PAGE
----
A Dog Chasing its Tail

Vin-X examines the circular nature of wine investment industry news

Circular nature of Wine Investment Sharks can detect one drop of blood in a million drops of water, and smell blood from 400m away. When one shark smells blood, others begin to gather, and often within minutes there is a ‘feeding frenzy,’ attracting sharks for miles around to fight and scrape over the latest morsel of food. It is a system similar in operation to the wine investment industry’s PR machine: a story breaks in one place, and within a few hours dozens of wine news sources repeat the story and quote the quotes. This is an industry that follows itself, and in the circular nature of its coverage, is often found wanting in terms of real insight and perspective. Like a dog chasing its tail, it uses a lot of energy and is very committed to the idea, but it isn’t really breaking new ground.

A perfect example of this is the recent hype around Robert Parker’s anticipated rescore of the 2003 vintage. Many wine investment firms are excited about the upcoming event, with several running strong promotional campaigns aimed at the 2003 vintage. The idea is a simple one: Buy a case of 2003 now, wait for the rescore, and (hopefully) see some good price movement in a relatively short space of time. It’s a valid strategy, and it would be unwise to ignore the potential to be found in this vintage given the circumstances. However, all of these firms and news sources seem to have missed something vital:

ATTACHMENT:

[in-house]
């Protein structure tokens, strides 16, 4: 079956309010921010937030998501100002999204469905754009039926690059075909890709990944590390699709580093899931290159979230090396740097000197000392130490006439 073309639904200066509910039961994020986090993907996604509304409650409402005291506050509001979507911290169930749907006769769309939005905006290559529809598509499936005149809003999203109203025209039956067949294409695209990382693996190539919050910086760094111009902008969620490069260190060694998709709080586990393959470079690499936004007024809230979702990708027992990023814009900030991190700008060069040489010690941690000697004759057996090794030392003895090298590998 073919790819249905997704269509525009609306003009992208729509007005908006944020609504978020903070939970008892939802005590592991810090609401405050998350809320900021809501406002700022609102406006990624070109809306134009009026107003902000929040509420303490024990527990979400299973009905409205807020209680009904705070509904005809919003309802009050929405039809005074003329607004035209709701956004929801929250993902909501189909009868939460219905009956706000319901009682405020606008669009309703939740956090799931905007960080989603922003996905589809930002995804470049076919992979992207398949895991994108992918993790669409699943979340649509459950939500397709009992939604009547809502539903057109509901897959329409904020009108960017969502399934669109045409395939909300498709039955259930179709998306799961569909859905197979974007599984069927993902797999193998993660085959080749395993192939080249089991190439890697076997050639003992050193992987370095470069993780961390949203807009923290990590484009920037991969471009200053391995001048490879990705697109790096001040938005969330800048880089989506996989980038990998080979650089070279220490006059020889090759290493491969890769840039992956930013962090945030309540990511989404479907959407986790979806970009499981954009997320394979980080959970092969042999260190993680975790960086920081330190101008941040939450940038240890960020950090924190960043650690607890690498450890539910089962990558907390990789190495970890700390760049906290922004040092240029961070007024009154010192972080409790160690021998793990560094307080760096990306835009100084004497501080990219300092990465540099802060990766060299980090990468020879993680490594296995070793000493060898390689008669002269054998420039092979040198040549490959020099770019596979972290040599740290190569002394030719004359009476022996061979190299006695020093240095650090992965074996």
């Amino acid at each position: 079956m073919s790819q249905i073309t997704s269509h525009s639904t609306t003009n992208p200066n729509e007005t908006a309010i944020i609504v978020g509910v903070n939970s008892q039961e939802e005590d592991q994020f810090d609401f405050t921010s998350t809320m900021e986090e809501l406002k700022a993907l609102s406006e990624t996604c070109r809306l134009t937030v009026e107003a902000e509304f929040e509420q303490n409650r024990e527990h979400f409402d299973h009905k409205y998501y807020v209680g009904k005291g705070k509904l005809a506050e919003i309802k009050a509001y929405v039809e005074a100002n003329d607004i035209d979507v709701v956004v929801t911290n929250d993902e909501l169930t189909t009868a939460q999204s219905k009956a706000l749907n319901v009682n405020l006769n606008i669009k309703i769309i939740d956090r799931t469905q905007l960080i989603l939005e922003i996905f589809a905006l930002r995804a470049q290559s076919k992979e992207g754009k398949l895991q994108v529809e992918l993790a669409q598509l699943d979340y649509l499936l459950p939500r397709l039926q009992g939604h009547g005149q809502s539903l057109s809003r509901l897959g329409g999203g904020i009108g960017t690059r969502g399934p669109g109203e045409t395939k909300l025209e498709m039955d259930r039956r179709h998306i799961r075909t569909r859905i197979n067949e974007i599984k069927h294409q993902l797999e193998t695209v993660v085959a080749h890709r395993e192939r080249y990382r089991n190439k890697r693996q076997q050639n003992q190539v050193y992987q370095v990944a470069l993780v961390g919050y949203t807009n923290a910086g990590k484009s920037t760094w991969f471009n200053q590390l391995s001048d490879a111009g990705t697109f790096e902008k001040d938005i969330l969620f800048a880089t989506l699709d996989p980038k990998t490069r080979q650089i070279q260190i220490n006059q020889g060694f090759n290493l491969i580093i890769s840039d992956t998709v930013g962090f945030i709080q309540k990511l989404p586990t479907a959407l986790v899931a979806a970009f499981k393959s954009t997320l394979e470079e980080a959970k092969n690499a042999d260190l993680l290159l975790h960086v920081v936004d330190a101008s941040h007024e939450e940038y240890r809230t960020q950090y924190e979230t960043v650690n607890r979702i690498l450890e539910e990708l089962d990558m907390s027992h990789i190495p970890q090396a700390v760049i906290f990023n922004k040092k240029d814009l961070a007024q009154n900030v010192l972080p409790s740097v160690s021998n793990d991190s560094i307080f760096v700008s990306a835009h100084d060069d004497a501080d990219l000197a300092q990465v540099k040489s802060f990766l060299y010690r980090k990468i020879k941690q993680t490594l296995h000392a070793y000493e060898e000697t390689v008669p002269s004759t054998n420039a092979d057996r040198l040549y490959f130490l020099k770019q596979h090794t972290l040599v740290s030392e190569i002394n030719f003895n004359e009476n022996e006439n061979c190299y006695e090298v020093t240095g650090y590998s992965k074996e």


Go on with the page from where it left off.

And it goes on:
They are too late.

It’s 2013. The rescore (which has already been postponed once, by the way) is within a few months. Wine is a 3-5 year investment. It doesn’t take a rocket scientist (or wine investment expert – they’re just as clever, honest) to tell you that the REAL smart strategy would have been to invest in the 2003 vintage LAST year. That way, investors would not only see the benefit of the price movement immediately following the rescore, but also see the benefit of the price increases as a result of the hype in the buildup BEFORE the rescore.

So where does this leave us? Do we simply disregard the 2003 rescore? Or do we follow blindly with the rest of the market? There is another way.

The 2005 vintage is better than the 2003, and will also be due for a rescore in 2015. Additionally, in the longer term, the 2009 and 2010 vintages, two of the best of all time, will also be rescored when the time comes. If you are an investor looking at the 2003s, would it not be even better to look ahead two years, five years, ten years? Or do you follow the current trend and buy what’s hot right now, which by the very nature of economics will come at a premium and have a higher outlay? When all is said and done, investors will make their own decisions based on the information available to them. It is time for wine investment firms to start using their own experience and their own ideas and strategies, rather than simply following the pack.